The lowest base bid, at $59.72 million, came from local firm JA Street & Associates, based in Blountville. The other firms and their base bids: Branch Construction, based in Roanoke, Va., $66.96 million; and Christman Construction, based in Knoxville, $67.9 million.
Sullivan County Purchasing Agent Kris Davis opened the sealed bids as representatives of bidding firms and some members of the Sullivan County Board of Education looked on. Beside Davis was Dineen West, representing Cain Rash West Architectural Services — architects for the new school. After following the bid-opening protocol of reading aloud details (firm, Tennessee license number, subcontractors for various portions of the work to be done — all listed on the outside of each submission), Davis broke the seal on each, affirmed bond information was included as well as confirmation addenda had been received, then read aloud the base bid amounts and deductions or additions for alternatives.
After the public opening, Davis and West were to verify the details of each bid (in other words, check to make sure the licenses of the contractors and subcontractors are valid and correct).
The next step is to send the verified information, in spreadsheet format, to the Board of Education — scheduled to meet in a called session next week to consider the bids.
According to the forms filed by the bidders, once the contract is awarded, the winner agrees to begin work within three days and have the school ready for occupancy within 720 days of “notice to proceed.”
Options to consider
When the bidding process began, potential contractors were given a list of items for specific pricing. Those included:
• Unit pricing for trench rock excavation (12,000 cubic yards) and earthmoving (based on 100,000 cubic yards).
• Alternate 1 — delete auxiliary gym (this move would, based on the bids, reduce the base bids by between $850,000 and $1.06 million).
• Alternate 2 — delete football stadium, track and grandstands (this move would, based on the bids, reduce the base bids by between $1.345 and $2.72 million).
• Alternate 3 — delete baseball and softball fields and supporting buildings, tennis courts and associated bleachers (this move would, based on the bids, reduce the base bids by between $1.095 million and $3.46 million).
• Alternate 4 — polished concrete finishing for corridors and commons (this would add between $45,000 and $485,000, depending on the bidder).
• Alternate 5 — preferred door hardware (this would add between $0 and $10,000, depending on the bidder).
• Alternate 6 — walkway canopy at auto-tech/welding (this would add between $23,000 and $30,000, depending on the bidder).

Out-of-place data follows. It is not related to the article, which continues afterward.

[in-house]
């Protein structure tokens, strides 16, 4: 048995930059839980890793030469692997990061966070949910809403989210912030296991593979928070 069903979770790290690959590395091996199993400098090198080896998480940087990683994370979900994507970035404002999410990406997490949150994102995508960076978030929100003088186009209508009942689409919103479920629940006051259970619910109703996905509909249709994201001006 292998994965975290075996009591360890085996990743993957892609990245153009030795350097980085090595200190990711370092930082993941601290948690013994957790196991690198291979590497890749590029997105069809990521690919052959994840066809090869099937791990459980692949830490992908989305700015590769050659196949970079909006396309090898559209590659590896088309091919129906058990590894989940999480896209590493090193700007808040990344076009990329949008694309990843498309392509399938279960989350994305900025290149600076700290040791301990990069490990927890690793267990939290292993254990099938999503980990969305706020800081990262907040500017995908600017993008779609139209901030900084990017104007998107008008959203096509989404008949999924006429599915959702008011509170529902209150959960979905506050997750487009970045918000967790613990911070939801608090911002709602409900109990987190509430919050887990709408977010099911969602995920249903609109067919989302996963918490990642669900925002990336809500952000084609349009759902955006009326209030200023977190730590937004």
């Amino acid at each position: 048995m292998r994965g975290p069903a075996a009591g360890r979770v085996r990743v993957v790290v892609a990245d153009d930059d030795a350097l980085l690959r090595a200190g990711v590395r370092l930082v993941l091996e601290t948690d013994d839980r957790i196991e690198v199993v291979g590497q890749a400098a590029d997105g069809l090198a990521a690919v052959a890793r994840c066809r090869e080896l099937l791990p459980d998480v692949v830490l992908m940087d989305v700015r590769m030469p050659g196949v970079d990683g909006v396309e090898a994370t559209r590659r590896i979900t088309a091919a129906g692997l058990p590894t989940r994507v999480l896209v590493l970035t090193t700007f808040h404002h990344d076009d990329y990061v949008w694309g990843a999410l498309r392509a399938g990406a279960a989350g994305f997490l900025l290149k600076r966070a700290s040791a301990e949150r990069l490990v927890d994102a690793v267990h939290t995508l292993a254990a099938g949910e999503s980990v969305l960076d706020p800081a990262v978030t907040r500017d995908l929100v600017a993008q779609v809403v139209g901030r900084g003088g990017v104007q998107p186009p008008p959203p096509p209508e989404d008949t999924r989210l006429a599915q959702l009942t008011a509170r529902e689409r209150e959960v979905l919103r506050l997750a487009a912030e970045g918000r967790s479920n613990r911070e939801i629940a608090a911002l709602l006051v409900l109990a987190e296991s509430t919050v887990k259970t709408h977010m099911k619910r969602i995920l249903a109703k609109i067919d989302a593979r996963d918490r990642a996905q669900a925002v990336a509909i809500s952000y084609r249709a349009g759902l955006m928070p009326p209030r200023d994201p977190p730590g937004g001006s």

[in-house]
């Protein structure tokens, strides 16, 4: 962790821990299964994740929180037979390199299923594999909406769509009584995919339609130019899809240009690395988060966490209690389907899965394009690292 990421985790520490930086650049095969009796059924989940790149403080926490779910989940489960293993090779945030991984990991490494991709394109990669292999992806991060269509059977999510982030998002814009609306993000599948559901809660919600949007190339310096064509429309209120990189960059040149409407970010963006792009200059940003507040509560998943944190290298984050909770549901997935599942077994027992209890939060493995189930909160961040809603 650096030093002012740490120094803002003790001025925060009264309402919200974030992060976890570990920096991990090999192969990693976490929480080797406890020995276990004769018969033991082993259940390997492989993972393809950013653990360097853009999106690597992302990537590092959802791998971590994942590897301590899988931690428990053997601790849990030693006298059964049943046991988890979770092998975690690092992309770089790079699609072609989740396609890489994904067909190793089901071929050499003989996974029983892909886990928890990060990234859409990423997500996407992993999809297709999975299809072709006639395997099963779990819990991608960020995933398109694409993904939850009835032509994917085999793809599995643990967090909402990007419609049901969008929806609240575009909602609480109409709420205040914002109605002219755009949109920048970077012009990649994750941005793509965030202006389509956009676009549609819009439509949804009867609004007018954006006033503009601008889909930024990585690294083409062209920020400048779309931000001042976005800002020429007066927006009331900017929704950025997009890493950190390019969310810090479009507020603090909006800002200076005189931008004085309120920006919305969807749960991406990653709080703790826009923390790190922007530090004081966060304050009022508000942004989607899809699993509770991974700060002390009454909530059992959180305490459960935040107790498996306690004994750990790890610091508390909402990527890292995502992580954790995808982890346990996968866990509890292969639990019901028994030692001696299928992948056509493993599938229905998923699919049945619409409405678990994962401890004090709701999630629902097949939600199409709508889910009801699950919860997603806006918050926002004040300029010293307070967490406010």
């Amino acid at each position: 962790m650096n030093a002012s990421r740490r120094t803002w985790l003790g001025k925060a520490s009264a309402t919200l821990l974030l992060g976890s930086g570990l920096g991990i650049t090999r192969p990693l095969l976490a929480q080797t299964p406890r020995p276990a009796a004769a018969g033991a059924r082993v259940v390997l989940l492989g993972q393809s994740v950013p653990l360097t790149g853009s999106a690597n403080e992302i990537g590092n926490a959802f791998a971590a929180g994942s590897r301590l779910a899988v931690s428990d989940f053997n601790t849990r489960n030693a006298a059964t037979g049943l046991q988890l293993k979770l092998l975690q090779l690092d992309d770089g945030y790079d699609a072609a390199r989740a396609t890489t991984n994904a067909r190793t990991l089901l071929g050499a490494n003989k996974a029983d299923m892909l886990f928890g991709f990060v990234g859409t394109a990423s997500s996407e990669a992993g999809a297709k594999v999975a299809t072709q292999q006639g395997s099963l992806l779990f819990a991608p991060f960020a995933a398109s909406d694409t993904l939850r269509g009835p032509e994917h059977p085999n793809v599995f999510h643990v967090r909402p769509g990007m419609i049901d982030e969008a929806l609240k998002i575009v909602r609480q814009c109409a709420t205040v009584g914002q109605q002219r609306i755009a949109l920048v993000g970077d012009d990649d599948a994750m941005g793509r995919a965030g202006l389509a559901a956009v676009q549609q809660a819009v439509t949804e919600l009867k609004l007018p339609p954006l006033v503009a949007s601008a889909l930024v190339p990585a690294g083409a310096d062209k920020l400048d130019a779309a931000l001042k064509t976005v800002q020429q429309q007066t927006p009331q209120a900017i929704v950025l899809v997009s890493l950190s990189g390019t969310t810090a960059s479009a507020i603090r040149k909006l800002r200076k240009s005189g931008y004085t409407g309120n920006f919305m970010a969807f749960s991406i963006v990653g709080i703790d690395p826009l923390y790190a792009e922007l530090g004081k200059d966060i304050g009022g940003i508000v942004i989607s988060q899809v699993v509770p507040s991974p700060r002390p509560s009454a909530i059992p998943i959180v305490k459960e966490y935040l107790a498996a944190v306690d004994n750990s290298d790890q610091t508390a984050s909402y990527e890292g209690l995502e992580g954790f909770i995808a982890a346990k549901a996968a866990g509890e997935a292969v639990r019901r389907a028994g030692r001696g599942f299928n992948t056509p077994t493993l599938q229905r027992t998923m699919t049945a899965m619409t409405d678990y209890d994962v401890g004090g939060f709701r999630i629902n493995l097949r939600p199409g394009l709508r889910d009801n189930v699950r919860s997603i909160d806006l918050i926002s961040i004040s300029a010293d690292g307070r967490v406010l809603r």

• Alternate 7 — food service equipment and installation (this would add between $1.133 million and $1.215 million, depending on the bidder).
• Alternate 8 — metal lockers (this would reduce the cost between $17,000 and $33,000, depending on the bidder).
• Alternate 9 — single source mechanical for HVAC (this did not change the cost under any of the bids).
In addition to all those, earlier this week the bid opening was delayed from Tuesday until Thursday after the architects sent the bidders an addendum that dealt largely with specifications for lighted exit signs to be used, as well as clarification of the calendar days stipulated in the bid form and clarification that the unit pricing mentioned above for earthmoving and trench rock removal would apply to any amounts exceeding the estimated cubic yardage cited in the bid form.
If the Sullivan County school board ultimately chooses to proceed with the project and delete nothing (build the gym, football stadium, track, grandstands, baseball and softball fields, tennis courts, bleachers) and include the polished concrete floors, preferred door hardware, walkway canopy, food service equipment and installation, and go with the metal lockers: JA Street’s bid total would be $60,927,000; Branch’s bid total would be $68,698,000; and Christman’s bid total would be $69,380,000.
How did we get here?
Funding for the school is coming from a $140 million countywide bond issue, approved more than 18 months ago. The bonds were issued and funds received more than a year ago. The proceeds were split between the county school system and city school systems because city residents pay county property taxes, which will be used to pay off the bond debt. The county system’s plans for its share are to spend roughly $60 million on the new high school and roughly $20 million on the new Sullivan East Middle School, already under construction on Weaver Pike.
The $140 million was split based on student enrollment in each system, and Sullivan County’s share was projected to be about $67 million. Kingsport used a portion of its proceeds from the bond issue to buy Sullivan North High School from the county for $20 million. That left the county school system with a projected $87 million take overall.
The 800-student middle school, about a mile from East High, is to be completed in time to open in the fall term of 2019.
West Ridge, off Lynn Road near Interstate 81’s Exit 63, is scheduled for completion and opening by the fall term of 2020. Grading work on the land is underway.
By the time the schools are built, they will be the first new schools in the county system in about 40 years.
The new high school will serve all students in the current North and South zones and all or most of the students in the current Central zone, with some Central students being shifted to East High, depending on school enrollments in 2020. East is scheduled to get some renovations and updates by 2020.
South and Central are to become middle schools, while North will become a city middle school in the fall of 2021. Repurposing the other two high schools as middle schools will allow the middle school portion of Sullivan Gardens K-8 to close, as well as Colonial Heights Middle, Blountville Middle and Holston Elementary/Middle.